Serene Assir: Bordering on Desperation

By Serene Assir

As the border crisis triggered by Israel’s closure of the Rafah terminal entered its fifth week, clashes broke out at Arish Airport in North Sinai, where 108 Palestinians are stranded. The incident, which reportedly involved trapped Palestinians rioting on Tuesday, prompted the deployment of scores of Central Security Forces personnel armed with batons. At least two Palestinians were injured in the clashes. The airport has been off-limits to journalists ever since the Palestinians began to seek refuge there, though according to the International Committee of the Red Cross, those stranded are being provided with food and other essential items.

The clashes came as frustration among the estimated 5,000 Palestinians trapped outside Gaza since 9 June reached new heights. "Now more than ever it feels like there is no solution to our problem, and that no power is willing to even look for one," Ahmed Al-Ghalban, a Gaza resident stranded in Rafah, told Al-Ahram Weekly. "At first we had some hope the Egyptian government would unilaterally open the crossing. Then we thought perhaps [Palestinian President Mahmoud Abbas] Abu Mazen would at least open the subject in his meeting with [Israeli Prime Minister Ehud] Olmert. Once again, though, we have been abandoned."

The humanitarian crisis, which Central Security Forces appear keen to ensure remains hidden from the public eye, is worsening. "We know Arish General Hospital is providing free treatment. But we cannot get there when we need to. And if we leave here we wonder whether we’ll be allowed back," said Al-Ghalban.

"We don’t want help. We want to go home, via the Egyptian-Palestinian crossing at Rafah," Al-Ghalban added, underlining the fact that few of the displaced would accept the Israeli-Fatah proposal to open the crossing at Kerem Abu Salem (Kerem Shalom in Hebrew). They fear that once the Israeli-Egyptian crossing at Kerem Abu Salem comes into use Rafah will be abandoned and all entry into Gaza will be under direct Israeli scrutiny. "Should that happen the Israelis will use the border to arrest people arbitrarily. We cannot accept that as a solution," says Al-Ghalban, echoing Hamas’s position on the matter.

The ongoing crisis has far-reaching political implications. Unlike the West Bank, restive Gaza — which shares a 15km long border with Egypt — has shown itself to be exceptionally hard to contain. While the Gaza Strip remains under siege for the fifth week running, Egypt’s position on how to deal with the border crisis continues to be reactive.

Of most concern to Egyptian officials is whether or not a new influx of Palestinians will enter Egypt. Though the authorities have designated an area of land in Arish for use as a temporary camp should this occur, it remains unclear what will happen.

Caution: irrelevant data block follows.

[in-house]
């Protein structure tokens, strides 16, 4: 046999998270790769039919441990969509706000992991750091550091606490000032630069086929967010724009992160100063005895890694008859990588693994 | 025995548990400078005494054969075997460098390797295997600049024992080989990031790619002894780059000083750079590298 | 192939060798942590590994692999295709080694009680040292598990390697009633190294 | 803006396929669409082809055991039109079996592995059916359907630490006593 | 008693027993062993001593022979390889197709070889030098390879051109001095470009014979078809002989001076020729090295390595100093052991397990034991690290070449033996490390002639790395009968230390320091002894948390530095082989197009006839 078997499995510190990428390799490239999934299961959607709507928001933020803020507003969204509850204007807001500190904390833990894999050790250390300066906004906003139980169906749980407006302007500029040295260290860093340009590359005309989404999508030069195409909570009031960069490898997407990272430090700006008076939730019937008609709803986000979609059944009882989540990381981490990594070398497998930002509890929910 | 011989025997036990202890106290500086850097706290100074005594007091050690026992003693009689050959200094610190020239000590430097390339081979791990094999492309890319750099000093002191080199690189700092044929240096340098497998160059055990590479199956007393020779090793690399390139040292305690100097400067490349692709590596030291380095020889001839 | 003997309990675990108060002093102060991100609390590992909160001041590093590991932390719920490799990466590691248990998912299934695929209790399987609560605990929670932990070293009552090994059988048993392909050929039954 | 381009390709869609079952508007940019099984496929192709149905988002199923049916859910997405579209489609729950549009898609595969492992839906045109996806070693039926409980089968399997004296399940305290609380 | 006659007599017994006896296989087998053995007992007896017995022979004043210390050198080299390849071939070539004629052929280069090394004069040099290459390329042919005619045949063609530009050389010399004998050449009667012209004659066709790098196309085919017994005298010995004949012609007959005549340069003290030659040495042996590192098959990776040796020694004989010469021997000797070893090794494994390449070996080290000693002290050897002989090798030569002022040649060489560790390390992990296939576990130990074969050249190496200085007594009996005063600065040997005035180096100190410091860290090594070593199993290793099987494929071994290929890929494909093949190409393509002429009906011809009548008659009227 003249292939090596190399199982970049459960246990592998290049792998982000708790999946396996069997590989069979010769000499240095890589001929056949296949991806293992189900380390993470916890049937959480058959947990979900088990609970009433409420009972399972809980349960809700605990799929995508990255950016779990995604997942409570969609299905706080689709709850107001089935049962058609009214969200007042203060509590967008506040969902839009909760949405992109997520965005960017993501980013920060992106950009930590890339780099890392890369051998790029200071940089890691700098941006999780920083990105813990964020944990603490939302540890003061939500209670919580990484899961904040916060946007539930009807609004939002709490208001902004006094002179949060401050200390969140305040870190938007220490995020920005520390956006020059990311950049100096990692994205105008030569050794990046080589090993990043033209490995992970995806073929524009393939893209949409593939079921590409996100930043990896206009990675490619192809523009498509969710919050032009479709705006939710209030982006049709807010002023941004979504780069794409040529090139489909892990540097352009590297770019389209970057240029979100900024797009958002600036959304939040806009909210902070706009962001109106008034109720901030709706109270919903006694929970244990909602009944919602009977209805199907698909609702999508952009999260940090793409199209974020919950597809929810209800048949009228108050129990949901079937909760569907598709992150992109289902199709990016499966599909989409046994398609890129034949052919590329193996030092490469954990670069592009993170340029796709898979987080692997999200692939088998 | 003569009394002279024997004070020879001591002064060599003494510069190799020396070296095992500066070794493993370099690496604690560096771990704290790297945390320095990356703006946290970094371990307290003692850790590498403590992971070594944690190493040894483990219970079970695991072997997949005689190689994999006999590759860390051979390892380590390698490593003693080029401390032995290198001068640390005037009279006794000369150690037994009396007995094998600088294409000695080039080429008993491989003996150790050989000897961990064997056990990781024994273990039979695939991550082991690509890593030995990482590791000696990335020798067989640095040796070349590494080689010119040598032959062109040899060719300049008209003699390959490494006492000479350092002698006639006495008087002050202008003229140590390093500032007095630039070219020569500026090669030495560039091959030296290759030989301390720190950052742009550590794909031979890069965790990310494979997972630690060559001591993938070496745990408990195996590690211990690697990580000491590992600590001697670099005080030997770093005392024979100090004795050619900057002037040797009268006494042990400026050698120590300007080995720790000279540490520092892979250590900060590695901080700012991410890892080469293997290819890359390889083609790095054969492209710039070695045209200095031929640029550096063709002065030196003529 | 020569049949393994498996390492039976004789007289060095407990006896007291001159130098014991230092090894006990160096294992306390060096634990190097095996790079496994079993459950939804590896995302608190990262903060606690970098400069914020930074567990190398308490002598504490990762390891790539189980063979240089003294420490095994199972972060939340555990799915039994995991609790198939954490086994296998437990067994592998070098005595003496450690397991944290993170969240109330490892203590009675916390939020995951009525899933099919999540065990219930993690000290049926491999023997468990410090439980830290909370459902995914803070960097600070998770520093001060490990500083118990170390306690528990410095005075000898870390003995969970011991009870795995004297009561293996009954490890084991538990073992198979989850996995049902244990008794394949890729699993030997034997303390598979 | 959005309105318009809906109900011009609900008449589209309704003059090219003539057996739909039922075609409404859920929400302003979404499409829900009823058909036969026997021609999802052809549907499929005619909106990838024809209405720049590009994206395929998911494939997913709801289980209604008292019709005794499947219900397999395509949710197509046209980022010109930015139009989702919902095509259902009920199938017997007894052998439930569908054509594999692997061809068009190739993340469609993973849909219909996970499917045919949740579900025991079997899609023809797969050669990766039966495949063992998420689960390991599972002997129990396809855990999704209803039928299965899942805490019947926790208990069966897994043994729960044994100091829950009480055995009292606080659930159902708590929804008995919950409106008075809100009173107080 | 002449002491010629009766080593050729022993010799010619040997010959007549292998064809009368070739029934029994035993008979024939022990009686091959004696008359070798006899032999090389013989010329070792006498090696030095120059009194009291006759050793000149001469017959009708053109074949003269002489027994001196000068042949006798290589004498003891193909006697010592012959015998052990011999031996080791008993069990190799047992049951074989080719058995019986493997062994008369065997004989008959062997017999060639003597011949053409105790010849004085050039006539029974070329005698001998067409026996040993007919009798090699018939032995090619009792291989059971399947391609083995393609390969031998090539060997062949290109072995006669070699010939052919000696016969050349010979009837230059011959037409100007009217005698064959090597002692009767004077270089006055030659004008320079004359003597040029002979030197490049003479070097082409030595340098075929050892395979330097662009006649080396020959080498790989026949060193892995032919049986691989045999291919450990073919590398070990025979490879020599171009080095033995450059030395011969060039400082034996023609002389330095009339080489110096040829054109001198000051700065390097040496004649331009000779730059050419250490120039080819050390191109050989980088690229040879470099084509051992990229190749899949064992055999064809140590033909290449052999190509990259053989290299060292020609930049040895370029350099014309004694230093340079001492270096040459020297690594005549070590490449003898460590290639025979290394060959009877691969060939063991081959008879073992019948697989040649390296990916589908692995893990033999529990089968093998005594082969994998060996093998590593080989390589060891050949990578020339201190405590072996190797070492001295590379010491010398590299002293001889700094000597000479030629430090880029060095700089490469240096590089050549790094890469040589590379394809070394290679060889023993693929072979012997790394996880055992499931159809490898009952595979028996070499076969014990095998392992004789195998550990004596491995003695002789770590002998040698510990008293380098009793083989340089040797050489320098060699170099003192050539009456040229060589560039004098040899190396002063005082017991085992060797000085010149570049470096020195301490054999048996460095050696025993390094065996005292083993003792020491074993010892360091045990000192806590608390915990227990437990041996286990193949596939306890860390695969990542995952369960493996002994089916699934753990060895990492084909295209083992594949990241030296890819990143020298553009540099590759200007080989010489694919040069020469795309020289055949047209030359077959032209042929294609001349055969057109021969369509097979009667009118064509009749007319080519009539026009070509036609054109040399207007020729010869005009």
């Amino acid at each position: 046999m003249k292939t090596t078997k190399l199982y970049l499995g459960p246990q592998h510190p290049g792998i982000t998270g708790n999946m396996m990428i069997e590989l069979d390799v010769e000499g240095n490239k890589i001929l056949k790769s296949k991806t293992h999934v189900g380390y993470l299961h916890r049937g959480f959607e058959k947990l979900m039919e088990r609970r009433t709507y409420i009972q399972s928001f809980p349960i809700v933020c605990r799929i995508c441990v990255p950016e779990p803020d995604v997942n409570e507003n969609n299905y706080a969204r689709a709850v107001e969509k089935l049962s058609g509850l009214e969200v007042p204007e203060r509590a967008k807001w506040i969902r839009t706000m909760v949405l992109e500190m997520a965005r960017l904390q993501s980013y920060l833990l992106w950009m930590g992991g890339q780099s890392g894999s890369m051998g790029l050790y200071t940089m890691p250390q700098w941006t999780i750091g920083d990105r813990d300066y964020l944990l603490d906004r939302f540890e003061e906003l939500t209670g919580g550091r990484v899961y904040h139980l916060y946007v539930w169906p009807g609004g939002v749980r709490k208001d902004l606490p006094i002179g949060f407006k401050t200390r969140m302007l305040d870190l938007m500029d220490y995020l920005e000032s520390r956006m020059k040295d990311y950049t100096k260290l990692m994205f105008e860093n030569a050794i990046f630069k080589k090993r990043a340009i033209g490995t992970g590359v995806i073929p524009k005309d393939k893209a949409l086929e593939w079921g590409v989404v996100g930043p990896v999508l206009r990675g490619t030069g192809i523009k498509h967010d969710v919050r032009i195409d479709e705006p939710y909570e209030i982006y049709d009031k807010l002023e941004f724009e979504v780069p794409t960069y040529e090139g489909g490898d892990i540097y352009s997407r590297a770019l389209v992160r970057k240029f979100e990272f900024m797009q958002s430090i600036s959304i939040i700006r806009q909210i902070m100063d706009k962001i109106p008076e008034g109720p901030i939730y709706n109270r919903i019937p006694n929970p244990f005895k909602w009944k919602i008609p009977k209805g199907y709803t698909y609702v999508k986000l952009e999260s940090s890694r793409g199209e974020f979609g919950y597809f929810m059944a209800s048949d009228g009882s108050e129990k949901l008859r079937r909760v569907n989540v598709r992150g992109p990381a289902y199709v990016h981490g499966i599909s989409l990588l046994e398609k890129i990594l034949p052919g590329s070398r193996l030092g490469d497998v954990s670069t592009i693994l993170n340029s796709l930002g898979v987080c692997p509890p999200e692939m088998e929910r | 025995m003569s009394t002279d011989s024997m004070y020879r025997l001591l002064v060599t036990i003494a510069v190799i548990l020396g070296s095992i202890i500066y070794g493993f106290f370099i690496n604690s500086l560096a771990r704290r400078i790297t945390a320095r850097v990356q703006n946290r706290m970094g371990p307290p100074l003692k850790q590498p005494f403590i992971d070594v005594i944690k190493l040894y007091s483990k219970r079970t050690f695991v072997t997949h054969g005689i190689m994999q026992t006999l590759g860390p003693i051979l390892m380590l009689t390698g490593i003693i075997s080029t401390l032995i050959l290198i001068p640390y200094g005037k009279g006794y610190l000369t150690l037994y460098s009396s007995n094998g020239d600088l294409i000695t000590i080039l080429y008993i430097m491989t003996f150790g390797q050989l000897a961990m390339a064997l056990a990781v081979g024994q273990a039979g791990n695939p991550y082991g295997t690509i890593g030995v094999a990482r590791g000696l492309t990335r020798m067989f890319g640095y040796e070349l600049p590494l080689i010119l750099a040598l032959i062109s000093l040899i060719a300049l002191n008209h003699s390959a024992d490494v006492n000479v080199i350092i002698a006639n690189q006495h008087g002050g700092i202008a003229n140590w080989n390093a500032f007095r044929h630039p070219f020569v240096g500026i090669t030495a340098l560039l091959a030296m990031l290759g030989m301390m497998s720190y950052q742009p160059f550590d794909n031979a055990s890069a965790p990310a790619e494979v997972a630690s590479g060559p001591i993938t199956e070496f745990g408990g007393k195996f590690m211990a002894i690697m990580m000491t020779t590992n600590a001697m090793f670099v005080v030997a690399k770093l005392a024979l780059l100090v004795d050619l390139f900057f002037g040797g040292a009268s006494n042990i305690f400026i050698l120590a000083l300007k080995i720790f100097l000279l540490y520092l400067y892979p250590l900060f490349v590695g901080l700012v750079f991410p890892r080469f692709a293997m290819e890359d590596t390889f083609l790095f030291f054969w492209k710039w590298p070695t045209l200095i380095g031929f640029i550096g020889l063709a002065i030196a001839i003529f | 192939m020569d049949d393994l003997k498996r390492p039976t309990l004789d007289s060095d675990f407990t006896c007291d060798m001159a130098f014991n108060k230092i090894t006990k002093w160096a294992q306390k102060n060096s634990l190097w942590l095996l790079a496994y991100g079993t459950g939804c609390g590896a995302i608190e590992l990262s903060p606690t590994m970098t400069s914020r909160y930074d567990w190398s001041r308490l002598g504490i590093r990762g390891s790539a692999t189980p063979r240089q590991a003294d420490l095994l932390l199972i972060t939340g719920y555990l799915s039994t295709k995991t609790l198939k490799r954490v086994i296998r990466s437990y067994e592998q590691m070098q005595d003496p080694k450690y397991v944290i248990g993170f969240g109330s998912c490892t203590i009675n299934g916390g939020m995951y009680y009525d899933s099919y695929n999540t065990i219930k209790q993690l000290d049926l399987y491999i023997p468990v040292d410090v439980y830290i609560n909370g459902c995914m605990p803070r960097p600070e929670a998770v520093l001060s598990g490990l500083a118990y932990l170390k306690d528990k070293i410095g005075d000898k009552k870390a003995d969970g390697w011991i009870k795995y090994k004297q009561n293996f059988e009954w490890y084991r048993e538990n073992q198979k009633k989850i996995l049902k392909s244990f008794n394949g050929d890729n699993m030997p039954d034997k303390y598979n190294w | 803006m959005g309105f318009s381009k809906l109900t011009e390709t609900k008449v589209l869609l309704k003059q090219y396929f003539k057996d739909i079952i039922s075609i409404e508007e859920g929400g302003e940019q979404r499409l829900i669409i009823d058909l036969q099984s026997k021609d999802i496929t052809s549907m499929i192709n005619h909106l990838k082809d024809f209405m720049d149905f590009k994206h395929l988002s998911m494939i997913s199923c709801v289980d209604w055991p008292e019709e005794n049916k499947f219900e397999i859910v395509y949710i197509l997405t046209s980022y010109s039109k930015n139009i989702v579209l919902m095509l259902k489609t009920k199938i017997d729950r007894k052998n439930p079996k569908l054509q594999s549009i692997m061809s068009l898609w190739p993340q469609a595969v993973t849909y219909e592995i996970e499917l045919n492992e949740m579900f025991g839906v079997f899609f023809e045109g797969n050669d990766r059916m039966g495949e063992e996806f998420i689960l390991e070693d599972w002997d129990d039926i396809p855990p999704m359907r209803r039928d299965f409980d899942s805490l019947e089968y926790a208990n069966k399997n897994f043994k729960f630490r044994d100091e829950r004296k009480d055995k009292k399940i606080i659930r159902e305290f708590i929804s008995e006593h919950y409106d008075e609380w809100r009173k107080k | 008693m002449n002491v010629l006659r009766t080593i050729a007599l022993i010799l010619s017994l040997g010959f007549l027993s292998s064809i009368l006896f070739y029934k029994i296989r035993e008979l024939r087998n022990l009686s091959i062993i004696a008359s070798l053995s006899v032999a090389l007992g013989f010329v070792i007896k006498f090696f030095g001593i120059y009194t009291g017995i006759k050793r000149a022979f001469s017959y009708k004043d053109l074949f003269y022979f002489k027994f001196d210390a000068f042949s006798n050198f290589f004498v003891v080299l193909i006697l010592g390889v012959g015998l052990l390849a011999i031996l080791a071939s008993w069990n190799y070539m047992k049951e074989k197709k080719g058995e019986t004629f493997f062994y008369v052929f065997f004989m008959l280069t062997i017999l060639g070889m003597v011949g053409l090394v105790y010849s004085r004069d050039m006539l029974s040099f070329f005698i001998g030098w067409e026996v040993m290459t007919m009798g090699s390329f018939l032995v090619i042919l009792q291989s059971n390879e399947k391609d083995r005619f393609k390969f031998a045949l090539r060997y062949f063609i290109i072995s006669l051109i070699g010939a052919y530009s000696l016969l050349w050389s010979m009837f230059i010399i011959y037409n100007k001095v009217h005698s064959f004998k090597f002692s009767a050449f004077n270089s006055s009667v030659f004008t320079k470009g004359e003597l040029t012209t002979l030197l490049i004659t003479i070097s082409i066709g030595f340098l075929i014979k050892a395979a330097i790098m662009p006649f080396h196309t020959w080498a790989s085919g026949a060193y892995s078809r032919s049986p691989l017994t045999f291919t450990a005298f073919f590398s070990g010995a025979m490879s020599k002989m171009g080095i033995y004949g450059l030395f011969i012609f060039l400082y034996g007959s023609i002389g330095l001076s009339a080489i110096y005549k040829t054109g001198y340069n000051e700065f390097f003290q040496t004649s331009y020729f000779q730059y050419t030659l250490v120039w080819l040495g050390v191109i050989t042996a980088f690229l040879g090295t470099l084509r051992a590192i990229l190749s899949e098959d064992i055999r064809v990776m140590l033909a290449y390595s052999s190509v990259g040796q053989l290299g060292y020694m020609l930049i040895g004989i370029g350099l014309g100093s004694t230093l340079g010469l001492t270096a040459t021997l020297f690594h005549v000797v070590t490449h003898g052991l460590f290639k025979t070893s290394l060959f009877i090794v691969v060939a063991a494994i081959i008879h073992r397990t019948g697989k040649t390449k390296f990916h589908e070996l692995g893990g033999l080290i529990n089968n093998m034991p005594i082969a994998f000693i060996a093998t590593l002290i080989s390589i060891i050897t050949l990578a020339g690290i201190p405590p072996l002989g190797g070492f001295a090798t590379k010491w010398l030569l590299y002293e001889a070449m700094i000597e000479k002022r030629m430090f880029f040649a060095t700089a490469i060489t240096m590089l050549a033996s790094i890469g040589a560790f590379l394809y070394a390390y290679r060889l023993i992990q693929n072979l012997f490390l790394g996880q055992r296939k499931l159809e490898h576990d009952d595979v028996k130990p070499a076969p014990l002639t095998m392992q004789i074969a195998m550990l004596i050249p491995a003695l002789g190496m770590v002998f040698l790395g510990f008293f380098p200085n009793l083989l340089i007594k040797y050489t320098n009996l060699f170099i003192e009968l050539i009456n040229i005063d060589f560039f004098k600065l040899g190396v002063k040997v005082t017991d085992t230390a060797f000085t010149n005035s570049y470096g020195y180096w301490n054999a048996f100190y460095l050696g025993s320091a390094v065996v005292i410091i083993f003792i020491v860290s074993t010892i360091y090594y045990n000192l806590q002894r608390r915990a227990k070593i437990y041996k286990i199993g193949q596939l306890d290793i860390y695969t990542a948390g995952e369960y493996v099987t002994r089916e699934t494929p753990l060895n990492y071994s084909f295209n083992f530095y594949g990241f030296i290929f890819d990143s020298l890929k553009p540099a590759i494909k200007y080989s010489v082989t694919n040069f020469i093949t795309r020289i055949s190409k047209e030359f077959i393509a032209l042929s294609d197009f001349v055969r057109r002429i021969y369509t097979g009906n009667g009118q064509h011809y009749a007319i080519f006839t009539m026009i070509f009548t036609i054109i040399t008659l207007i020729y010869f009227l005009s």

"The authorities have sought assistance from all the relevant agencies," an informed humanitarian source told the Weekly on condition of anonymity. "Because they don’t actually know whether there will be a thousands-strong influx that will necessitate a camp they are unwilling to meet any of the expenses themselves. But seen from a humanitarian perspective we cannot be expected to fund a camp if there is no immediate need."

There are two scenarios, though, that could plausibly give rise to such a need. The first would involve Israeli raids on parts of Gaza, expected by Gaza observers and residents for several weeks now. The second, as this week’s meeting between Olmert and Abu Mazen suggests, would be a slower but no less effective way to create refugees — a steady deterioration in economic and security conditions in Gaza.

Complicating Cairo’s position is its apparent bias towards Fatah. Palestinians stranded in North Sinai expressed their disapproval of Egypt’s decision to host up to 500 Fatah security personnel at a Central Security Forces camp in Rafah while at the civilian displaced receive virtually no assistance.

Meanwhile, attempts at meeting US congressional demands to improve security along the Egypt-Gaza border included the deployment last week of an additional 150 Egyptian border police to the current 750. It is unlikely that border security can be stepped up further without changes to the 1979 Israel-Egypt Peace Treaty. And temporary or not, should a camp be created in North Sinai, the Egyptian government will have an impoverished, angry populace with which to deal.

As the political crisis escalates, Egypt must be aware that no amount of aid will placate the displaced. "I don’t want aid, I want to go home," says Gaza resident Abu Hassan, who has been sleeping in a tiny room along with five other Palestinians. At the home of Sheikh Abdel-Sattar Al-Ghalban, a Palestinian Rafah resident, at least 50 people have taken refuge in severely overcrowded conditions. "It is terrible that the burden of taking care of us should fall on another Palestinian. No one else cares it seems. Why, animals should not live in such conditions. There is barely any ventilation. Look at the size of that window. This is a concrete cell. Yet a prisoner knows when his term is due to end — we don’t!"

(Al Ahram Weekly – – July18-25, 2007)

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